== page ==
Emissions of greenhouse gases (GHG) from paddy rice are significant, so reducing these emissions has significant potential for climate change mitigation. We investigated alternate wetting and drying (AWD) as part of an integrated management approach to enhance mitigation, together with combinations of mineral nitrogen (N), reduced tillage, a suitable combination of plant residues and well decomposed manure. To quantify GHG emissions, and the potential for mitigation without yield decline, a process-based model, DayCent was used to simulate methane (CH 4 ) and nitrous oxide (N 2 O) emissions from paddy rice (Oryza sativa L.) in Bangladesh. The four test sites selected were amended with mineral N fertilizer or an organic amendment (rice straw). A good agreement (p < 0.05) was observed between model simulated and measured daily CH 4 flux at most of these test sites with no significant bias. The seasonal CH 4 emission from a site receiving mineral N fertilizer at a rate of 110 kg N ha −1 was predicted by the model to be 210 and 150 kg ha −1 for the water management scenarios of continuous flood (CF) and AWD, respectively. These values compare well with estimates of CH 4 emissions using Intergovernmental Panel on Climate Change tier 1 methods for the different water regimes. Our model results suggest emission factors for N 2 O of 0.4% and 0.6% of applied fertilizer under CF and AWD water regimes, respectively. Based on modelling studies, AWD was found to be an important strategy not only with respect to reducing GHG emissions, but also in terms of cost effectiveness. We also found that integrated management is a promising option for farmers and policy makers interested in either yield increase, GHG mitigation or both. Yield scaled emissions intensity under AWD was found to be about 24% lower than under CF, followed by integrated management.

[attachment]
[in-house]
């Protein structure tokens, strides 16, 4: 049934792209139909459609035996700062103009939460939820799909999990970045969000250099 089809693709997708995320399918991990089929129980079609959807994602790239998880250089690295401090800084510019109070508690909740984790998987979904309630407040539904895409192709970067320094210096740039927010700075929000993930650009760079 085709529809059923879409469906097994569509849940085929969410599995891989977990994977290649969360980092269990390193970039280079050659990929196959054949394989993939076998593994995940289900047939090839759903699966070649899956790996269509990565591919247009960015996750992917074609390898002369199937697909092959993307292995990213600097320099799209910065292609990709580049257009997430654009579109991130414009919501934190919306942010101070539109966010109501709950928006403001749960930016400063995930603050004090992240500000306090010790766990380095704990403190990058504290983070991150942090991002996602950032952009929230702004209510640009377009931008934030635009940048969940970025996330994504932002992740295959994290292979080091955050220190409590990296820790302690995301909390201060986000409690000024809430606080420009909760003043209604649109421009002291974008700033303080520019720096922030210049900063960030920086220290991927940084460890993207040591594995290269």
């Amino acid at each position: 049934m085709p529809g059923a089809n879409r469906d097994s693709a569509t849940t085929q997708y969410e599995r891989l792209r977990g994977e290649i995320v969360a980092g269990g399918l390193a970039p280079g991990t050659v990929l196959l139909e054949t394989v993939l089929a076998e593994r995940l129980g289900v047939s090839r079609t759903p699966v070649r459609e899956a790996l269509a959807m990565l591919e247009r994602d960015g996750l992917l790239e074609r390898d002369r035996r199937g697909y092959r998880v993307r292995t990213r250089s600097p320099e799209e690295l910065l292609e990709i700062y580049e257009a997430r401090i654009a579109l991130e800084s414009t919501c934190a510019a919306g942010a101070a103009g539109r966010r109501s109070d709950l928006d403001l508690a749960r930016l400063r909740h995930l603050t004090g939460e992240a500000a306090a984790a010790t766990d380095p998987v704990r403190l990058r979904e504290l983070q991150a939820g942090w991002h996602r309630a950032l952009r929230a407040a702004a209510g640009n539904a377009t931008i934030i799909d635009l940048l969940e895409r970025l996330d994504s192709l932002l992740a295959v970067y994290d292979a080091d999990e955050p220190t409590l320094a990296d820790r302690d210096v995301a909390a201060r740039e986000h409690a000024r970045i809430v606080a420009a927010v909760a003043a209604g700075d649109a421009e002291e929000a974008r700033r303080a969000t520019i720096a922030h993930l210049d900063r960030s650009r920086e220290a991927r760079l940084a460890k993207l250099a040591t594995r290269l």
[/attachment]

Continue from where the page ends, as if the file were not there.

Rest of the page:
Begum, K., Kuhnert, M., Yeluripati, J. B., Ogle, S. M., Parton, W. J., Williams, S. A., … Smith, P. (2019). Modelling greenhouse gas emissions and mitigation potentials in fertilized paddy rice fields in Bangladesh. Geoderma, 341, 206–215. https://doi.org/10.1016/j.geoderma.2019.01.047